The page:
Highly efficient new cell fusing system discovered
Recently, researchers created a new, highly efficient way to pair up cells so that they can be fused together into a hybrid cell.
Research team led by Joel Voldman, Associate professor of electrical engineering and computer science, and Rudolf Jaenisch, Professor of biology and a member of the Whitehead Institute discovered an ingenious sorting method that increases the rate of successful cell fusion from around 10 percent to about 50 percent, and allows thousands of cell pairings at once.
Researchers said that one of the biggest hindrances was how to get the right cells to pair up before fusing them. It happened usually that if scientists are working with a mixture of two cell types, for example A and B, they end up with many AA and BB pairings, as well as the desired AB match.
The cell-trapping cups on Voldman and Jaenisch's new sorting device are arranged strategically to capture and pair up cells of different types.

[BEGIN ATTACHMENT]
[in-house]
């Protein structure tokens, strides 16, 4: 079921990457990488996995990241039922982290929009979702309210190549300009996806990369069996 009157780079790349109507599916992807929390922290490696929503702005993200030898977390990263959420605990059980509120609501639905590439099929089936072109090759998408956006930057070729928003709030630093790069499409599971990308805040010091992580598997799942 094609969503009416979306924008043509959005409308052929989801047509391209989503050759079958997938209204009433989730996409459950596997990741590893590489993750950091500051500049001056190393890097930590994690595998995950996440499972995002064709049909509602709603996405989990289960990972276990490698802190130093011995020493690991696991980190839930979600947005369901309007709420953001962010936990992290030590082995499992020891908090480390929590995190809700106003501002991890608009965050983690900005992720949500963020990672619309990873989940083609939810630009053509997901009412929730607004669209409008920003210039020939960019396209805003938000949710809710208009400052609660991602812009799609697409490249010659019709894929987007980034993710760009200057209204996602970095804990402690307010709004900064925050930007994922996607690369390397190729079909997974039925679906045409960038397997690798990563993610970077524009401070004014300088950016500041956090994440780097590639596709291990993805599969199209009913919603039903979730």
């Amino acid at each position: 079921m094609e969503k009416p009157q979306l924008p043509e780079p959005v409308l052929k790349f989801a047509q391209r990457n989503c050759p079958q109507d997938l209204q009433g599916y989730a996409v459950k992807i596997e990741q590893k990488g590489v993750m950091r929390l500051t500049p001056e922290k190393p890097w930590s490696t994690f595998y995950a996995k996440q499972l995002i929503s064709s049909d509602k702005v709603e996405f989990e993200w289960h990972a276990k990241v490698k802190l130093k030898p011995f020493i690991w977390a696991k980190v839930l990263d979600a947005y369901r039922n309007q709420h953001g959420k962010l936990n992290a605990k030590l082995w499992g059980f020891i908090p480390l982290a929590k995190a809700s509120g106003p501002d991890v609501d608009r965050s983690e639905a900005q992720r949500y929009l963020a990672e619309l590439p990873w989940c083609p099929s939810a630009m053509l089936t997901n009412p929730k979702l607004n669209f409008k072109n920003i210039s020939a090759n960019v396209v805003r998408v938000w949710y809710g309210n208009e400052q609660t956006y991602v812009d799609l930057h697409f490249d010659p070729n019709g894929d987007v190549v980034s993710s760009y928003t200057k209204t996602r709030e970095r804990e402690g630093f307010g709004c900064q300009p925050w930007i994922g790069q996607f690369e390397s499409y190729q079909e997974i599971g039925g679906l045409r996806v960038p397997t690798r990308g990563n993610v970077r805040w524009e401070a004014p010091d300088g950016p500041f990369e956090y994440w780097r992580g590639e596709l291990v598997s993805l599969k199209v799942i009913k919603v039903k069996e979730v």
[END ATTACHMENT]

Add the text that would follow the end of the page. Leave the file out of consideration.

Researchers said that initially type A cells are flowed across the chip in one direction and caught in traps that are large enough to hold only one cell. After the cells are trapped than the liquid is flowed across the chip in the opposite direction, pushing the cells out of the small cups and into larger cups across from the small ones.
When one A cell is in each large cup, type B cells are flowed into the large cups. Each cup can only hold two cells, so each ends up with one A and one B. Then these cells can be joined together by an electric pulse that fuses the cell membranes.
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